The former Archbishop of Canterbury seems too pleased with himself to reflect on his disastrous legacy
(Illustration by Michael Daley)
Of all the modern thinkers who have been influenced by St Augustine of Hippo, from Pascal and Rousseau to Wittgenstein and Hannah Arendt, none ought to have been better qualified to follow in his footsteps than the former Archbishop of Canterbury, now Master of Magdalene College, Cambridge: Rowan Williams. He is widely acknowledged to have been one of the most distinguished theologians to have occupied the throne of the “other” Augustine — St Augustine of Canterbury, who converted the Anglo-Saxons. His study of the Bishop of Hippo, On Augustine, will be published by Bloomsbury in time for Easter. He has written some 40 books, reads nine languages and speaks three. Already Lady Margaret Professor of Divinity at 36, he was one of Mr Toad’s clever men at Oxford who know all that there is to be knowed. He is also a poet in the Celtic tradition of his countrymen and a life peer.
And yet Dr Williams is overrated. It is a harsh judgment on such a clubbable cleric, whose sibilant voice and Druidic beard made him instantly recognisable, who did his best to adapt the Church of England to the secular new saeculum, and whose public visibility gave a whole new meaning to the Anglican via media. Yet prelates are not there to be liked. As Primate of All England, Dr Williams was supposed to offer spiritual leadership to the nation. How well did he discharge his duties? As one of Britain’s most fêted public intellectuals, he has been a ubiquitous Christian presence in hostile company; but he is often merely a token presence. Typically, Dr Williams is more concerned to accommodate “the Other”, however inimical, than to assert the truth of his own creed. He has rarely mounted a vigorous defence of what is, after all, not only his personal faith, but the established religion of the land. Nor has he always seemed eager to stand up for the public role of the Church — now finally abandoned by Baroness Butler-Sloss’s Commission on Religion and Public Life.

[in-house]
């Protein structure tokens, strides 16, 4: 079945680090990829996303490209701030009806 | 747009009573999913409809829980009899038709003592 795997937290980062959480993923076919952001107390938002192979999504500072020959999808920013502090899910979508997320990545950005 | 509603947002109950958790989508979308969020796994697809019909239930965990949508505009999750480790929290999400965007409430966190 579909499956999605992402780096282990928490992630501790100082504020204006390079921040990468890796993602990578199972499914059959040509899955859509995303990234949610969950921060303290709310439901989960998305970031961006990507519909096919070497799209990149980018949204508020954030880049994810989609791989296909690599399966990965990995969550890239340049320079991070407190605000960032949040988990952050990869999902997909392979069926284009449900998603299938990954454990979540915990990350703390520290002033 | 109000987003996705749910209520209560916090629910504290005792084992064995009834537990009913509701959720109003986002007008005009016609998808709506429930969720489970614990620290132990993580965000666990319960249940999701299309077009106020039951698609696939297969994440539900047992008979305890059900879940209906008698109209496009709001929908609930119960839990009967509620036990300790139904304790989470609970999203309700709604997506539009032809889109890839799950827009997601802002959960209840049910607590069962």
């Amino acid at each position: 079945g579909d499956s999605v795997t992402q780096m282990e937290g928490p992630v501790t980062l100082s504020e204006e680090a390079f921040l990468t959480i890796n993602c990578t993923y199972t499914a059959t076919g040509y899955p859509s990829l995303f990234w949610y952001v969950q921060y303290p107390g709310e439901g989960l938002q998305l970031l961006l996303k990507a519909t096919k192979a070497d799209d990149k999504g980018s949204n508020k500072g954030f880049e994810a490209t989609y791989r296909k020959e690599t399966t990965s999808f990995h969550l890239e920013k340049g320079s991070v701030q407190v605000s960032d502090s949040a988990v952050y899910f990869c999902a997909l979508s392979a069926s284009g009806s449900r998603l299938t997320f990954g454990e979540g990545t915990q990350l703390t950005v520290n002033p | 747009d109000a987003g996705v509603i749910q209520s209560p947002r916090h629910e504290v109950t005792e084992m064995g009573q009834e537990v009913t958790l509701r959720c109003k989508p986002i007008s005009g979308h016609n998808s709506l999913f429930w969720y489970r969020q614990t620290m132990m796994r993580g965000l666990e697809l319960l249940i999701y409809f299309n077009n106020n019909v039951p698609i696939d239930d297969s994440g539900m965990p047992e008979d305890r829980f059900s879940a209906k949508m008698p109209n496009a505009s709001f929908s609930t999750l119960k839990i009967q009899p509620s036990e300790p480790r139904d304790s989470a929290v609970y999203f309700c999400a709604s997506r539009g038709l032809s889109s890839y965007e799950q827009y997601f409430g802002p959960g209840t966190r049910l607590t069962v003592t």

As Archbishop of Canterbury from 2002 to 2012, he sometimes seemed to do the opposite. Most notoriously, in 2008 he declared that the adoption of Sharia law in Britain “seems unavoidable”; Muslims should not have to accept that “there’s one law for everybody”. Though criticised, he refused to retract views shared by Lord Phillips, the Lord Chief Justice and later President of the Supreme Court. Their advocacy undoubtedly facilitated and accelerated the spread of Sharia courts or “councils”.
Such acquiescence in what some might see as the relinquishing of England’s Christian patrimony fits with his vehement opposition to Western intervention in the Middle East. In 2007 he denounced US action against Syria as “criminal, ignorant and murderous folly”. Dr Williams has been consistent in siding against the West since his youthful support for the Campaign for Nuclear Disarmament. Unlike his predecessor, George Carey, he has seldom gone out on a limb for persecuted Christians. Unlike his successor, Justin Welby, Dr Williams never really left his previous profession behind.
What led such a conventional left-wing professor to suppose that he was equal to the task of acting on a global stage? In 2002, when Tony Blair appointed Dr Williams, even conservatives such as Charles Moore greeted him as “prophetic”. The favoured alternative was Bishop Michael Nazir-Ali of Rochester: a man no less intelligent but far more tough-minded, with first-hand knowledge and experience of the Muslim world and the ability to articulate the dangers posed by radical Islam. Dr Williams was on the liberal, Dr Nazir-Ali on the traditionalist side of the bitter disputes within the Anglican Communion over women and homosexuality. Church unity seemed the most important issue facing Anglicans at the time, but with hindsight it mattered much less than the then emergent threat to Western civilisation. It is a tragedy that Mr Blair felt obliged to appoint a man to lead the Church of England who had plenty of charisma but lacked the charismatic gift of wisdom.
Augustine of Hippo was hard on those, including himself, whose pride blinded them to their limitations. He only achieved maturity as a writer after coming to realise that his intellectual gifts were of no account compared to the vocation to which God was calling him. What, then, of the spiritual journey of Dr Williams? He has yet to write his Confessions, but it is hard to imagine him wrestling with his conscience. Whatever spiritual depths may be concealed behind the obscurity of his prose, he has not hinted at repentance for any sins, either of commission or omission, during his archiepiscopate. Augustine taught us to love the sinner and hate the sin, yet Dr Williams finds it hard to condemn either. Long before Pope Francis, he made a virtue of refusing to be judgmental. Embracing the zeitgeist in this way does not absolve him of the sin of intellectual pride. Giving up academic life, he wrote: “I was being asked to leave behind an environment where I could feel more pleased with myself than bishops normally can.” Now that he has returned to his comfort zone as Master of Magdalene, is Rowan Williams still pleased with himself?